07/28/2014 11:49 am ET Updated Sep 27, 2014

Government Has an Essential Role in Oil Refinery Safety and the Environment

Doug Sims via Getty Images

As a chemical engineer who worked for 37 years in the oil industry, I believe we need stronger federal regulation of hazardous air pollutants to insure the health and safety of workers and citizens in the vicinity of all U.S. refining facilities. While some refiners have instituted best practices, many are not yet creating an environmental-awareness culture, and they need the prodding of the new hazardous air-pollution standards that were proposed by the U.S. Environmental Protection Agency in May.

The oil industry has pushed back, claiming that the standards are unnecessary and too expensive, even though EPA analysts have determined that the costs of petroleum products would not rise if the proposed standards were finalized as they are.

EPA scientists have determined that more than one million Americans who live near the 143 operating refineries in the U.S. would have a significantly lower risk of cancer from the air pollution coming from refineries -- so the health benefits of the proposed rule are clear and necessary.

Following a career in the refining industry, including 19 years with Exxon Corporation, I am currently on the Board of Directors of Air Alliance Houston, an organization working to improve air quality in the Houston region. Based on my experience, I would like to draw some parallels between the current EPA initiatives to reduce hazardous air pollutants and earlier government efforts by the Occupational Safety and Health Administration and other agencies to reduce personal injuries in refineries.

In 2011, according to the U.S. Bureau of Labor Statistics, the oil refining industry had an injury and illness rate of 1.1 per 100 full-time workers versus 4.4 per 100 for the U.S. manufacturing sector overall.

I think most oil companies realized that safety regulations helped the bottom line through reducing lost time due to injuries and the costs of medical care while improving employee morale. The benefits more than compensated for the costs and efforts to implement safe working practices.

This changed culture around implementing strong safety measures, which led to declining rates of injury over decades, came about through a combination of strong government regulations coupled with industry management commitment.

I am convinced that the exemplary safety results in the refining industry today would never have been achieved if the management of the majority of the refining companies had not embraced safety as a part of their culture. These leading companies have integrated safe working practices and procedures into every facet of plant design, construction, operations and maintenance, with thorough and ongoing training for all employees and contractors. Most of the refiners with leading safety records make safe work habits one of the criteria used in employee performance evaluations. As a result, every employee knows that his or her safety performance will impact pay and advancement opportunities.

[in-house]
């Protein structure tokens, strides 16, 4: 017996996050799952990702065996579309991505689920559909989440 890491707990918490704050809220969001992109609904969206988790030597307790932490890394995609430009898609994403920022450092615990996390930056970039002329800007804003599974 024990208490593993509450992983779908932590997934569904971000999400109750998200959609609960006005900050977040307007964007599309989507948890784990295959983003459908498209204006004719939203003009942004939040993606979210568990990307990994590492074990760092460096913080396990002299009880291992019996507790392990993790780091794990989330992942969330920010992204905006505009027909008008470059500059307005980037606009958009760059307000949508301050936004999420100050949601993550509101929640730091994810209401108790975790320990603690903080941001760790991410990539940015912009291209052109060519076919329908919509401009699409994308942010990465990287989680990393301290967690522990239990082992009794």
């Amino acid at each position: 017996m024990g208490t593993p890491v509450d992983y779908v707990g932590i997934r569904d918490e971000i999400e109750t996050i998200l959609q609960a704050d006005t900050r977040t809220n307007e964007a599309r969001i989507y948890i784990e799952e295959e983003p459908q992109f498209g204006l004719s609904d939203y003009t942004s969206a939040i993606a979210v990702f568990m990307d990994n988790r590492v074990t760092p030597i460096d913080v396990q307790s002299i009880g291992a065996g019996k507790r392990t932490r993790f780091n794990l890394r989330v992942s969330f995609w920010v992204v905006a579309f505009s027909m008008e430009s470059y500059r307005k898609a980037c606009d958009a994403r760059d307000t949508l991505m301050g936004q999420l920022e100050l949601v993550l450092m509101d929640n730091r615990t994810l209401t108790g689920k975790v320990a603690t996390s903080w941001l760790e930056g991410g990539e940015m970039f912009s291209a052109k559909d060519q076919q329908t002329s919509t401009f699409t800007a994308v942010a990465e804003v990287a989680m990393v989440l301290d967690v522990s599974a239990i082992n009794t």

When dealing with broad issues like safety and pollution, it is important to recognize the wide variation in results achieved by different refiners. Some have achieved remarkable pace-setting results in both safety and air quality. But, admittedly, not all refiners are equally committed to safety, and that's why government regulations with strong enforcement are necessary. And, unfortunately, the attention paid to air pollution by refineries has lagged behind safety.

In general, refiners are still in the mode of resisting new government regulatory initiatives and are not acknowledging that reducing pollution is not only good for the environment, but also has an economic return. It is not sufficient to just address current operations in order to establish effective emissions reduction programs. Improvements must begin at the plant design stage in order to eliminate or minimize flaring by integrating flare gas recovery systems, design for smooth start-up and shutdown of process units without flaring, and designing coking units with completely enclosed coke handling systems, to mention a few important areas. Procedural changes and new technology must also extend to plant maintenance. For example, improved monitoring and repair of the seals on floating-roof tanks is essential, as is the use of modern infrared sensors for detecting leaks at valves, pumps and flanges.

Therefore, I strongly endorse the proposed new EPA rules and encourage refiners to stay ahead of the regulatory curve by changing their work culture to get their employees trained and committed to maintaining a healthy environment for everyone.

Once these new environmental regulations are in place, I believe that most refiners will gradually establish their own programs to train and enforce environmental awareness and practices among their employees and contractors, similar to the highly successful in-house safety programs. It is this in-house cultural change that will ultimately result in exemplary performance and put the refining industry in the lead on the environment, just as has occurred in safety.

This blog post is part of a series produced by The Huffington Post and Earthjustice on air pollution from oil refineries. The series coincides with the beginning of the 60-day comment period following the EPA's new proposed legislation to curb such pollution, which is opposed by oil refineries. For more information about the right to breathe campaign, click here.